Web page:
Man Bits

Te Karanga Gallery, Auckland

09/03/2011 - 18/03/2011

Meteor Theatre, 1 Victoria Street, Hamilton

30/09/2011 - 01/10/2011

Basement Theatre, Lower Greys Ave, Auckland

04/10/2011 - 08/10/2011

Auckland Fringe 2011

Hamilton Fringe 2011

Basement Fest. 2011

Production Details

New Fringe Play Strips Men Bare!  

Carpe Vita present Man Bits – Men! Words! Knitting! Therapy for the penis! Wow! An exposé of what it is to be a man in twenty-first century New Zealand. 

Four nobody-men “double-stitch” themselves up in the unusual situation of a men’s knitting group and discover more than they bargained for. Gender role reversal, monogamy, sexism, fatherhood, modern day education, empowerment and disempowerment of men through inability to express what is most felt; friendship, relationships, careers and coming to terms with their man bits.

And if that wasn’t enough, “slip-stitched” into Man Bits is a play within a play called Penis, a biological “needle gauge” measuring what’s manly in this masculine theatrical “tapestry”.

“Cast on” are multi-faceted comedian and actor Mark Scott (“Mark Scott Live – Now With A Beard!”), Breigh Fouhy (Young Cheryl from “Outrageous Fortune”) and Omar Al Sobky (“The Jacquie Brown Diaries” and cult horror “Wound”).

Man Bits see’s a return to Auckland theatre for writer Rohan Mouldey, whose work last appeared on the Auckland stage in the outrageous and anarchic self destructing play Blunt (“An immaculately crafted gem” – Leone Reynolds, The Herald)

Man Bits producer Grae Burton has experience of men getting together to discover more about

themselves through participating in “Rites of Passage” men’s adventures with his stepson and says this play is clever, insightful, unexpected and refreshing. “The modern man just got even… moderner.”

There is a fair amount of “ribbing” along the way but Man Bits is a tightly wound “yarn” of sincere, tender and sensitive explorations of all things men. 

Man Bits
Te Karanga Gallery 
March 9 to 18, 8pm
Entry by Koha/Donation.    


The Meteor Theatre, Hamilton
Friday September 30th
Saturday October 1st
at 8pm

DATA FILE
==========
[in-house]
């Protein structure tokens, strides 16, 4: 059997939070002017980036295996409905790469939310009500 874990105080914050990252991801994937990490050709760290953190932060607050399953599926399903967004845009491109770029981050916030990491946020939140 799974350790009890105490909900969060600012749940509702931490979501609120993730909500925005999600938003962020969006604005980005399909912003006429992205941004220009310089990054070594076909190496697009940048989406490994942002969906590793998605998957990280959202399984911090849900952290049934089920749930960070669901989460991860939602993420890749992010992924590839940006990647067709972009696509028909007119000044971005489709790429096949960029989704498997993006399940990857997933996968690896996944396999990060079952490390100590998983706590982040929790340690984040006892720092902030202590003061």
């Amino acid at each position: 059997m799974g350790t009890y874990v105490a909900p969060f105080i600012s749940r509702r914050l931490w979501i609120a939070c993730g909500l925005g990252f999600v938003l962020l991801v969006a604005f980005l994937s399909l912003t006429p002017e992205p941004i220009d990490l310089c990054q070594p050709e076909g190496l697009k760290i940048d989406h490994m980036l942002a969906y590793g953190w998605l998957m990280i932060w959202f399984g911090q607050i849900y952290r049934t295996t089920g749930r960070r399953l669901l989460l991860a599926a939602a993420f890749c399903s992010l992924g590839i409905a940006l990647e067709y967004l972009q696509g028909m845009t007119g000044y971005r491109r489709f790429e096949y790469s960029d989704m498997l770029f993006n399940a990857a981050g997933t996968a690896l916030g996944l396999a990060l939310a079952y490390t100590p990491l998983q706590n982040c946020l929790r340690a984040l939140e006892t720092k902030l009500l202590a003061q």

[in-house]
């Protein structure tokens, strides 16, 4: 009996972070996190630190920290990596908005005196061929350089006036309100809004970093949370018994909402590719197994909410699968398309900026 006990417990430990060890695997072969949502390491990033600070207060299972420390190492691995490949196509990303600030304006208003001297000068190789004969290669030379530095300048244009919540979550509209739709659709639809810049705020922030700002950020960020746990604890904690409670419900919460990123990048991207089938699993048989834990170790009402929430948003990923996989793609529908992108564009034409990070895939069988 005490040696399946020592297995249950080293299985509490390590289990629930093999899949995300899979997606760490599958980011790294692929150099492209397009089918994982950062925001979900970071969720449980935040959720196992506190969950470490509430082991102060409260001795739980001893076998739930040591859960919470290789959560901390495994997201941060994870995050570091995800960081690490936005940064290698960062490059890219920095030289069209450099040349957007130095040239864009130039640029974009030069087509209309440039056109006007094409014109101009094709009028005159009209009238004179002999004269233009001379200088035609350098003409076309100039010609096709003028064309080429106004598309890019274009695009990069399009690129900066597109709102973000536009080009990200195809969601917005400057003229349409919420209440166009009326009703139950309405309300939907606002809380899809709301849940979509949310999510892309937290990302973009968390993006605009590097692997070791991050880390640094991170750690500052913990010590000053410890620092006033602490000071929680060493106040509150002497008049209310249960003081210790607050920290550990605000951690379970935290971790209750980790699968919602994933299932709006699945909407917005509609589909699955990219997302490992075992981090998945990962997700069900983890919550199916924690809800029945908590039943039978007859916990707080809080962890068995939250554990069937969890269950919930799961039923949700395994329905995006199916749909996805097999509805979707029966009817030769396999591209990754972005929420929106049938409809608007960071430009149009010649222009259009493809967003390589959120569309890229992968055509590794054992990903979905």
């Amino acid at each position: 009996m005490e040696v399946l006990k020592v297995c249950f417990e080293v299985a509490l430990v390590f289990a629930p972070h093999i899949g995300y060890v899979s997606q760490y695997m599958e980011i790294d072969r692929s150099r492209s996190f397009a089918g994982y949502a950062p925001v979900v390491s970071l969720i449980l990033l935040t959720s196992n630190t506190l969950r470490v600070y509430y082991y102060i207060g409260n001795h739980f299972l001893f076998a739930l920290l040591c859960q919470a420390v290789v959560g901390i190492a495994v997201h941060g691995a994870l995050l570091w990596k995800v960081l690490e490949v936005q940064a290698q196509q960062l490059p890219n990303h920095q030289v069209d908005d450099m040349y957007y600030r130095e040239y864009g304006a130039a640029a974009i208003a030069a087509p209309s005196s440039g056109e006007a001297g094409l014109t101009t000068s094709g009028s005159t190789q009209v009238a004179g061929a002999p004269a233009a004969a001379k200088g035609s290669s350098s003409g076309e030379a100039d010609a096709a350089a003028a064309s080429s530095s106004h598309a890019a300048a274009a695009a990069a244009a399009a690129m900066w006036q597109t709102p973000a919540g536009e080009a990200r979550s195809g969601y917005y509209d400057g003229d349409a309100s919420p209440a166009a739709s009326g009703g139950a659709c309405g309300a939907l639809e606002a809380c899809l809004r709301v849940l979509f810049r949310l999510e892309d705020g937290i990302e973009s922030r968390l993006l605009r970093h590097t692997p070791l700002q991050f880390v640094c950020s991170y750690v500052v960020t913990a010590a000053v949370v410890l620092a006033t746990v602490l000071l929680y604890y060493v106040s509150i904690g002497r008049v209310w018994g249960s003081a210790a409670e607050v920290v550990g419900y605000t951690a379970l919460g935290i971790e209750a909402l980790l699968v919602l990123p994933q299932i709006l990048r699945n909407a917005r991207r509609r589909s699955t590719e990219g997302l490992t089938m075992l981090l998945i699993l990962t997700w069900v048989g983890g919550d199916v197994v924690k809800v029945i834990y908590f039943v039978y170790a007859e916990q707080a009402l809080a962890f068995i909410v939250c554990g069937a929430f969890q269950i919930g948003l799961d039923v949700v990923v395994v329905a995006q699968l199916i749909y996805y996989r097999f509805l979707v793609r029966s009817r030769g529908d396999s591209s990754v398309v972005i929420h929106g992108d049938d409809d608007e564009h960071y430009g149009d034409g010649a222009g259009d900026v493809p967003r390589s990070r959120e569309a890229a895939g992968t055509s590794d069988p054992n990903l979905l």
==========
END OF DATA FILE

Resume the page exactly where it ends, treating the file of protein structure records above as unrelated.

The Basement Theatre, Auckland
Tuesday October 4 – Special Preview
Wednesday October 5
Thursday October 6
Friday October 7
Saturday October 8
AT 10:30pm 

 Featuring: Mark Scott, Breigh Fouhy, Damien Avery, Steve Austin and Daniel Pujol  

Emotionally insightful and visually creative multilayered comedy

Review by Nik Smythe 07th Oct 2011

Man Bits is a curious and highly entertaining piece of work, examining in some detail all things penile and masculine through humour, drama, song and knitwear.

A decent sized crowd is greeted at the door with a programme and a hank of wool. Quite nice, soft, multicoloured wool, a few metre’s worth loosely rolled up, ready for the first test of manhood: Can you learn to finger-knit in the time it takes to watch this charming olden-style instructional film? (This is the second show I’ve seen this Basement Fest with its cinematic prologue uploaded on YouTube… Breaking the fifth wall?) 

The dramatic core of the play is retired school teacher Duncan, played with gentle compassion by Mark Scott. Since the passing of his beloved wife Olivia, the old cottage seems so empty, so he’s started a men’s knitting group for social interaction and peace of mind. In attendance are such unlikely bedfellows as sensitive new-age stay-home dad Michael (Damian Avery), anger-management crisis case ‘Slam’ (Steve Austin), and Duncan’s own grandson, irascible fun-loving Mikey (Daniel Pujol). 

Through all this testosterone swims outstanding sole female actor Breigh Fouhy, in multiple roles as hot-to-trot divorcee Stacey, her (and Slam’s) gay son Hilary, a psychotherapeutic vagina and Duncan’s elderly lady-friend Shirley – an effort that brings to mind the axiom than women have to do twice the work to get half the recognition.